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Genetic counseling: Bloom Syndrome-2

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Bloom Syndrome (Also known as Bloom-Torre-Mackacek syndrome, BS, Levi's Type Dwarfism, Short Stature and Facial Telangiectasis)

IntroductionEdit

  • Acknowledge any prior contact with patient
  • Assess concerns and questions of the patient and his/her family
  • Assess knowledge of this condition and why the patient thinks he or she was referred to genetics
  • Patient's Medical History
  • Family Medical History and Pedigree

Genetic EtiologyEdit

  • Mode of Inheritance: Autosomal recessive
  • Chromosome Location: BLM gene mutation at locus 15q26.1
  • Molecular Genetics: A cytogenetic diagnosis is made via increased rate of chromosome breakage and sister chromatid exchange

Incidence and Carrier FrequencyEdit

  • Since this is an inherited disorder, an affected parent has a 25% chance of passing on this syndrome to a child. Fifty percent of an affected parent's children will be carriers for this disease (carriers are usually asymptomatic).
  • Bloom syndrome is an incredibly rare disorder, with approximately 140 cases having been reported. It affects males slightly more than females. It is more prevalent in the Ashkenazi Jewish population, with an estimated carrier rate of 1 in 104.

Clinical FeaturesEdit

  • Short stature with normal body proportions
  • Multiple small, dilated blood vessels on the face (facial telangiectasia) and on other light-exposed areas
  • Photosensitivity
  • Susceptibility to infections due to immune system defect
  • IUGR
  • Abnormally high-pitched voice
  • Dental anomalies
  • Prominent ears
  • Cysts at the base of the spine
  • Polydactyly
  • Acanthosis nigricans on parts of the body other than the face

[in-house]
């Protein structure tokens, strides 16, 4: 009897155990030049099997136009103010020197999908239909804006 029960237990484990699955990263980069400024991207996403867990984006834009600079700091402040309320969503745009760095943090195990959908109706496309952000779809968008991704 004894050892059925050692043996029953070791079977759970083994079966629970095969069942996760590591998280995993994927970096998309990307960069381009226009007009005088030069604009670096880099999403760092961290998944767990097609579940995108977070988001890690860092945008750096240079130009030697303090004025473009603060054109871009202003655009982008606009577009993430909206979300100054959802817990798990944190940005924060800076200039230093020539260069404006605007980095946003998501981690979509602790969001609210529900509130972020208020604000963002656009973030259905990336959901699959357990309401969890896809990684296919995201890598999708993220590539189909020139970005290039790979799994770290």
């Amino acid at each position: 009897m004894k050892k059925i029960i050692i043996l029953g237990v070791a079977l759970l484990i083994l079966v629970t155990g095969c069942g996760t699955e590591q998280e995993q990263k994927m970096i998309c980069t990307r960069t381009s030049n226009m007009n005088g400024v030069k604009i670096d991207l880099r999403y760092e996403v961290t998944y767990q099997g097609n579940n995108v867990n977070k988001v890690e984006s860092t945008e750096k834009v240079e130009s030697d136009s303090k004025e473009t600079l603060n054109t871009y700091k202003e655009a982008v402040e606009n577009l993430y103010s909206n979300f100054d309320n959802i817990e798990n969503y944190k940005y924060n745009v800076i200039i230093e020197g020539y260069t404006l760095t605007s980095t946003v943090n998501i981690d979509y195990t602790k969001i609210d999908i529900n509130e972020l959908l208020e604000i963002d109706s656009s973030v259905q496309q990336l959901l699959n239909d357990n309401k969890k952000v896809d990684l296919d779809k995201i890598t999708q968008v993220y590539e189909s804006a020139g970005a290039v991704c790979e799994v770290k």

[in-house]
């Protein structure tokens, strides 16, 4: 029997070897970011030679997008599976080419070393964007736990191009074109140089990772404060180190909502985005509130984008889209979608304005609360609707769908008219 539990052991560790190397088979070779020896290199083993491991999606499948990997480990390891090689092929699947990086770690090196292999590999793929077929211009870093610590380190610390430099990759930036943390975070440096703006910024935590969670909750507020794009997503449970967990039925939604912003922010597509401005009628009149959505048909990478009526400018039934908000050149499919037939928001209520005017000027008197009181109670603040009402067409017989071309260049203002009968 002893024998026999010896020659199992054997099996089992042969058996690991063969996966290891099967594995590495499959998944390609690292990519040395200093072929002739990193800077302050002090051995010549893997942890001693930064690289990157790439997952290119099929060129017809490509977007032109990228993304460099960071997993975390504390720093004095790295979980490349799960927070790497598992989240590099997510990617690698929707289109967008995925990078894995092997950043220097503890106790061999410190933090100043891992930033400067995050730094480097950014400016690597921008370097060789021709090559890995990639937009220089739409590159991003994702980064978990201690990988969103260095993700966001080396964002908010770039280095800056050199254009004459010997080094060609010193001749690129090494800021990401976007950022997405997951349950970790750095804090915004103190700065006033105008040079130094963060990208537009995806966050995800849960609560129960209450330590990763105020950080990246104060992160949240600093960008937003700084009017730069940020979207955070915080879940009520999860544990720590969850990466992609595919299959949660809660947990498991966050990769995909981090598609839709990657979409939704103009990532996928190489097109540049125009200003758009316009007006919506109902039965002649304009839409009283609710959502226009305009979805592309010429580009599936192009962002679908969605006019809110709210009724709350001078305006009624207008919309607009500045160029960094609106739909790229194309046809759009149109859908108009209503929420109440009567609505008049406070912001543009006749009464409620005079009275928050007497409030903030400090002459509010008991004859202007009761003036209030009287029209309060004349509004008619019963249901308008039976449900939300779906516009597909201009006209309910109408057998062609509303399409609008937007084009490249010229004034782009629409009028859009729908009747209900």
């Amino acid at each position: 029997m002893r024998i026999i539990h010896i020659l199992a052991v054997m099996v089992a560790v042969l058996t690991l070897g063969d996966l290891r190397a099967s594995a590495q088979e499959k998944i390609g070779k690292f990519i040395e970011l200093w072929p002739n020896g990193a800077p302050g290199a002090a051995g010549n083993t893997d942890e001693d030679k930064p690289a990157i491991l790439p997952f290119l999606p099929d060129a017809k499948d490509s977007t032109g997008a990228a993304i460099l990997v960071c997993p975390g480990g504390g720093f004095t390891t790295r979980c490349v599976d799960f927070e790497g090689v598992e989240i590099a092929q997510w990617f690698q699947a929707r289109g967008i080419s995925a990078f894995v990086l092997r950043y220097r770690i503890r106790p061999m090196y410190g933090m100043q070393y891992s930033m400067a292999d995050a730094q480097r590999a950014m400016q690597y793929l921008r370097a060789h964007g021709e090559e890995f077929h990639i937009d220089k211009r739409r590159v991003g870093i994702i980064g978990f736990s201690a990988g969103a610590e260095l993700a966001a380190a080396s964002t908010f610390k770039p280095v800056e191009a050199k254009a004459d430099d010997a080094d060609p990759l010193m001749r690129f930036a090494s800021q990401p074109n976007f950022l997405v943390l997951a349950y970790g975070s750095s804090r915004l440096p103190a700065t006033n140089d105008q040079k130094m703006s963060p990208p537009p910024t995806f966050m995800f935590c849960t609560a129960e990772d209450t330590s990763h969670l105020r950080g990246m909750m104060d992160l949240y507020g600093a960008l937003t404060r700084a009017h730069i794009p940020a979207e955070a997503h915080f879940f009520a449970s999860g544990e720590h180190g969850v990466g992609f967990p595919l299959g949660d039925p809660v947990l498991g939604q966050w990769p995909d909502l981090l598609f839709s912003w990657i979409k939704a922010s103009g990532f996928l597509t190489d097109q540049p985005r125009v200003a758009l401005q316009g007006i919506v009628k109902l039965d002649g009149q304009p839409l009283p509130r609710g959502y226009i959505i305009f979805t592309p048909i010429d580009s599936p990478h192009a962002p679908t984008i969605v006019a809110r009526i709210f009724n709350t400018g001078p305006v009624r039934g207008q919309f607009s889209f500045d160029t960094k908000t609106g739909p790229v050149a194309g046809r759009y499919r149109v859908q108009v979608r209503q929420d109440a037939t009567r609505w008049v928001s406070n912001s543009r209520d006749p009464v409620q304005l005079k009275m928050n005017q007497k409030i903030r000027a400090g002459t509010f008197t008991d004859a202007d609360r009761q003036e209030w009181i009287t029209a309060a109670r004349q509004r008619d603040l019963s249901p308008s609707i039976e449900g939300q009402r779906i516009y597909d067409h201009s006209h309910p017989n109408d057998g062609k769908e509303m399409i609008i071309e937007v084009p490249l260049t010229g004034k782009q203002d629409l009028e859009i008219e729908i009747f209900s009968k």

Natural HistoryEdit

  • As life progresses, patients with Bloom syndrome have an increased rate of malignant tumors, especially leukemia and squamous cell cancer of the skin. Diarrhea and vomiting are also common. Frequent infections and problems associated with short stature are also present.
  • Life expectancy is variable. Death is often a result of cancer.
  • Preterm labor has been shown to occur in women with Bloom syndrome. They also have a shorter reproductive span and reduced fertility. Men with Bloom syndrome are sterile.

TestingEdit

  • Chromosome analysis is typically done to detect Bloom syndrome. Most often, chromosome fragility testing is performed to make a cytogenetic diagnosis.

TreatmentEdit

  • Affected individuals should use sunscreen and should avoid direct contact with sunlight. Patients should have regular evaluations by dermatology, general medicine, genetics, and oncology. If an infection occurs, it should be treated aggressively with antibiotics.
  • Research on therapies is ongoing.
  • Psychosocial Issues
  • Affected patients and their family members may react initially to diagnosis with shock, frustration, denial, anger, fear, sadness, depression, guilt, and loss. The fact that patients with this syndrome require constant medical follow-up may be overwhelming for patients and families. Affected patients may have low self-esteem due to facial erythemia and their photosensitivity may make individuals (especially children) resentful of their condition, since it limits outdoor activities. Reproductive issues should also be considered with a genetic counselor, depending on the age of the patient when diagnosis is made.

Support GroupsEdit

  • Bloom's Syndrome Registry
NY Blood Center
310 East 67th Street
New York, NY 10021
Telephone 212-570-3075
  • National Foundation for Jewish Genetic Diseases
250 Park Avenue
Suite 1000
New York, NY 10017
Telephone 212-371-1030
  • MAGIC Foundation for Children's Growth
1327 North Harlem Avenue
Oak Park, IL 60302
Telephone 1-800-362-4423
www.magicfoundation.org

ReferencesEdit

  • Mendelian Inheritance in Man, POSSUM database, NORD database, GeneTests website

NotesEdit

The information in this outline was last updated in 2002.


Material obtained under GFDL Licence from http://en.wikibooks.org/wiki/Handbook_of_Genetic_Counseling

Heckert GNU white Permission is granted to copy, distribute and/or modify this document under the terms of the GNU Free Documentation License, Version 1.2 or any later version published by the Free Software Foundation; with no Invariant Sections, no Front-Cover Texts, and no Back-Cover Texts. A copy of the license is included in the section entitled "GNU Free Documentation License."

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